Opposition mounts to UAW-Ford concessions contract

By Jerry White
23 October 2009
FordWorkers leaving Ford plant in Dearborn at shift change

Opposition from rank-and-file workers is mounting to the concessions deal reached by the United Auto Workers and Ford Motor Co. Top officials from the UAW attempting to sell the agreement have met with widespread hostility as voting by 41,000 Ford workers began Thursday.

On Wednesday, UAW Vice President and Director of the Ford Department Bob King was shouted down as he tried to defend the sellout agreement at the Dearborn Truck Plant in suburban Detroit. Opposition to the betrayal is so widespread that several lower level officials from UAW Local 600, trying to maintain credibility among workers, have publicly opposed the deal.

After the UAW dissidents distributed a leaflet calling for a “no” vote, King went to the plant in an effort to browbeat workers on the afternoon shift. Ford shut down production so King could push the pro-company deal. However, King was reportedly booed off the platform before he was able to speak.

“Everybody is against the contract here,” a Dearborn Truck worker with 12 years told the WSWS. “We don’t want to give up the right to strike. The union is selling us out. It’s sad. I read the UAW has billions in Ford stock. They’re not for us. There are 2,000 people here and it was so loud that King had to leave.”

Responding to the reports of Ford’s profits and the even greater haul on Wall Street, he said, “How much money do the rich need? They don’t want us to eat or anything.”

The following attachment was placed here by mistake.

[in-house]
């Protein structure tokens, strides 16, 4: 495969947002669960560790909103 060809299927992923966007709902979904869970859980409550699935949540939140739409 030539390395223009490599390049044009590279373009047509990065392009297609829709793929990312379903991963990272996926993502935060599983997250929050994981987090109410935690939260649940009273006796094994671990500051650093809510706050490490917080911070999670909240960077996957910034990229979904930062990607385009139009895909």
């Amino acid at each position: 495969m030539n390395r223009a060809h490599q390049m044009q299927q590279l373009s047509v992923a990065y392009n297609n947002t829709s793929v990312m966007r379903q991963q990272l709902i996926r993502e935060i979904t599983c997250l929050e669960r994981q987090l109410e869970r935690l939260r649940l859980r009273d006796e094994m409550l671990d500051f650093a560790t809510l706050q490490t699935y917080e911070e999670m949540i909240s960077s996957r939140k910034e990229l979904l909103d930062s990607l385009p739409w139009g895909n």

Ford has benefited from the Obama’s administration’s forced bankruptcy and restructuring of General Motors and Chrysler, having expanded its market share in the US and sales in Europe and Asia. The company, which made $834 million in profits in the first half of the year, is expected to report a half billion profit for the third quarter, Wall Street analysts told investors Monday.

Despite this, Ford and the UAW insist the company cannot operate at a “competitive disadvantage” and that auto workers must accept the same concessions that were rammed through at GM and Chrysler.

The agreement, which comes on top of $500 million in concessions granted by the UAW in March, imposes a no-strike pledge until 2015 over wage and benefit improvements. It subjects compensation issues to binding arbitration until then, essentially stripping workers of the right to vote when the current contract expires in 2011. The UAW also committed itself to maintaining “competitive” labor costs with Ford’s rivals, including the nonunion plants operated by international companies in the Southern US states.

The deal also gives the company unrestricted use of so-called Entry-Level workers—those earning half the wages of current workers with sub-par medical coverage and no employer paid pensions. Wages for these workers—who make $14 an hour—will be frozen for the next six years.

In the meantime, the agreement rips up job classifications and work rules, giving the company a green light to speed up and dump more work on current workers—furthering its strategy to rid the company of higher paid veteran workers and replace them with a cheap labor workforce.